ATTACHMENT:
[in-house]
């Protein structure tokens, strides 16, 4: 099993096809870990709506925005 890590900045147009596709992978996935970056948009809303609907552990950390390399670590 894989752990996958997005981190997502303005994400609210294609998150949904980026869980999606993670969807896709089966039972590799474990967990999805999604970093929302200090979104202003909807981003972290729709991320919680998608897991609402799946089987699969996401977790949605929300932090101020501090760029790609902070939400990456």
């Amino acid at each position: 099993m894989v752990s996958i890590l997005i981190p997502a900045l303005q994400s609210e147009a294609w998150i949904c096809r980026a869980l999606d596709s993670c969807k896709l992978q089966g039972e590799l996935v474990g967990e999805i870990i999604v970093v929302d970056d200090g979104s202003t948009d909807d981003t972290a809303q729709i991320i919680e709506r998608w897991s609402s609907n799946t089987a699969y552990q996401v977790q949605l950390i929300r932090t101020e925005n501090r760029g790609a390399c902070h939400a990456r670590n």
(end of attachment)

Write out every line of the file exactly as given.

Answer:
[in-house]
């Protein structure tokens, strides 16, 4: 099993096809870990709506925005 890590900045147009596709992978996935970056948009809303609907552990950390390399670590 894989752990996958997005981190997502303005994400609210294609998150949904980026869980999606993670969807896709089966039972590799474990967990999805999604970093929302200090979104202003909807981003972290729709991320919680998608897991609402799946089987699969996401977790949605929300932090101020501090760029790609902070939400990456």
């Amino acid at each position: 099993m894989v752990s996958i890590l997005i981190p997502a900045l303005q994400s609210e147009a294609w998150i949904c096809r980026a869980l999606d596709s993670c969807k896709l992978q089966g039972e590799l996935v474990g967990e999805i870990i999604v970093v929302d970056d200090g979104s202003t948009d909807d981003t972290a809303q729709i991320i919680e709506r998608w897991s609402s609907n799946t089987a699969y552990q996401v977790q949605l950390i929300r932090t101020e925005n501090r760029g790609a390399c902070h939400a990456r670590n």